The university is headquartered in the city of Berkeley in Alameda County, on the mainland side of the San Francisco Bay in the US state California, Additional branches are located in Los Angeles, San Francisco, San Diego and Davis. In 1880 it was decided to make wine and oenology as new branches. However, since Berkeley had bad climatic conditions for viticulture, a branch was set up in the interior of the country in the city of Davis (Davis is a common abbreviation for the viticulture branch). The then agricultural professor Eugene Hilgard (as one of several) put the great importance of the finishing fighting the phylloxera and the relationship between climate and more suitable for it vine firmly. Through the prohibition (1920-1933) the activities were severely restricted. Shortly after the ban was lifted, the department of viticulture was revived at the university in 1935. The focus was on the analysis of grape varieties and the training of the new generation of winegrowers.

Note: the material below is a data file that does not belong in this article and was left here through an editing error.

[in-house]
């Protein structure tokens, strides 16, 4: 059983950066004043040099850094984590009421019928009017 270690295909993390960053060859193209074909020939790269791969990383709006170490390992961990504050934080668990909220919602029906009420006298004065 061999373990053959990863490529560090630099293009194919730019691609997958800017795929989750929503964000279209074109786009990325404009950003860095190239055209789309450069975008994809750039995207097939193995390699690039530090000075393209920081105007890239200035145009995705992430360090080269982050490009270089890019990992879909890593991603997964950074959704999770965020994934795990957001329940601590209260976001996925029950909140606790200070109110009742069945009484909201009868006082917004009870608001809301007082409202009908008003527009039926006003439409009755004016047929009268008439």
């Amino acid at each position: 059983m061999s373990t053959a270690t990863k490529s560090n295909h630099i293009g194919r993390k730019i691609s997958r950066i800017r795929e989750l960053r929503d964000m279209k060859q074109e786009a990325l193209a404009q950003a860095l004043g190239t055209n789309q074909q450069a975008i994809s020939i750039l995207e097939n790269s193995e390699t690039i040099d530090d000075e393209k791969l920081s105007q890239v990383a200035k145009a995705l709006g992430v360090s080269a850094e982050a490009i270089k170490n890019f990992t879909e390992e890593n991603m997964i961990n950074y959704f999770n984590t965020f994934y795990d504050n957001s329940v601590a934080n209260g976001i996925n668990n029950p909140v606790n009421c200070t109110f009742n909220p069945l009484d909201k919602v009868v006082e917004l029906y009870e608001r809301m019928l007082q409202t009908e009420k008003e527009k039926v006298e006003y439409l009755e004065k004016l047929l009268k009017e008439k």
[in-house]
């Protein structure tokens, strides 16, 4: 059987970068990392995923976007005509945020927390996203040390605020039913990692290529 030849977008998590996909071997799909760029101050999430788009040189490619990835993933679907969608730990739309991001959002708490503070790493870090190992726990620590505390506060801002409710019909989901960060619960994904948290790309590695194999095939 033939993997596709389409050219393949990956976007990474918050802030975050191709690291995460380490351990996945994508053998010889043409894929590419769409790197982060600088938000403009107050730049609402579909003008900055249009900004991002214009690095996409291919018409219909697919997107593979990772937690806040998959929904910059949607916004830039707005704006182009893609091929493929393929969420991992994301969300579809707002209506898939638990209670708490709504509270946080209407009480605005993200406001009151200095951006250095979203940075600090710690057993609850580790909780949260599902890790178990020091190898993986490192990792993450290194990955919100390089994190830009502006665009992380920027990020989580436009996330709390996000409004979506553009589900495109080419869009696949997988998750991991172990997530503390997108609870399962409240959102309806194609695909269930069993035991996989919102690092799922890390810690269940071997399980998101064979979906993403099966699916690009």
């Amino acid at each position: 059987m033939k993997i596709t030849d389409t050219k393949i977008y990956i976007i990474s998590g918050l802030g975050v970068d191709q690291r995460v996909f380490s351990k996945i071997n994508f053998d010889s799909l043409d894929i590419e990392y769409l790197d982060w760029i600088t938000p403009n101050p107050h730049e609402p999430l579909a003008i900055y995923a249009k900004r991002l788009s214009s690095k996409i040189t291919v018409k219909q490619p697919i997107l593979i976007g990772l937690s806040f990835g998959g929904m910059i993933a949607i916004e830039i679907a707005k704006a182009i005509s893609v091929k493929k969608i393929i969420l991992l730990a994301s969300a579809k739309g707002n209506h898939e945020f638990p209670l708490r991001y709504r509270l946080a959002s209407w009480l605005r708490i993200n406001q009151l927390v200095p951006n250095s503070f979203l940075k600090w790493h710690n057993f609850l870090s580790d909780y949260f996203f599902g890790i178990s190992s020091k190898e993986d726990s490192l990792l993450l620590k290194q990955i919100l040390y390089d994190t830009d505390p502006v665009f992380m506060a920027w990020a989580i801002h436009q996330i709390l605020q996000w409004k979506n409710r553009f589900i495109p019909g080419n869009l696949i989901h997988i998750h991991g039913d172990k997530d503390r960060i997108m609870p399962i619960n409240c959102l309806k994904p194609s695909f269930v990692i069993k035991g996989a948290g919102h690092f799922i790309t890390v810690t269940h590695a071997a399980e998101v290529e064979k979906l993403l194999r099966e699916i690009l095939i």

In 1944, after extensive investigations, the Californian wine-growing areas were divided into five climatic zones according to the so-called heat accumulation method (see the classification below California ), with the scientist Albert J. Winkler (1894-1989). The oenologist and publicist Maynard A. Amerine (1911-1998) was dedicated to the investigation of the suitability of grape varieties for different climates and the reconstruction of the by prohibition lost knowledge of viticulture. Through numerous new breeds and worldwide consultancy, Dr. Harold P. Olmo (1909-2006). The vine specialist Dr. Carole Meredith clarified by means of DNA analysis the origin of some grape varieties such as Cabernet Sauvignon. Syrah and Zinfandel, In the mid-1980s, Prof. Ann C. Noble (* 1935) the so-called aroma wheel developed in which the wine flavors are divided into 12 main groups. Most of the wine and winery technology professionals working in California have been trained in Davis.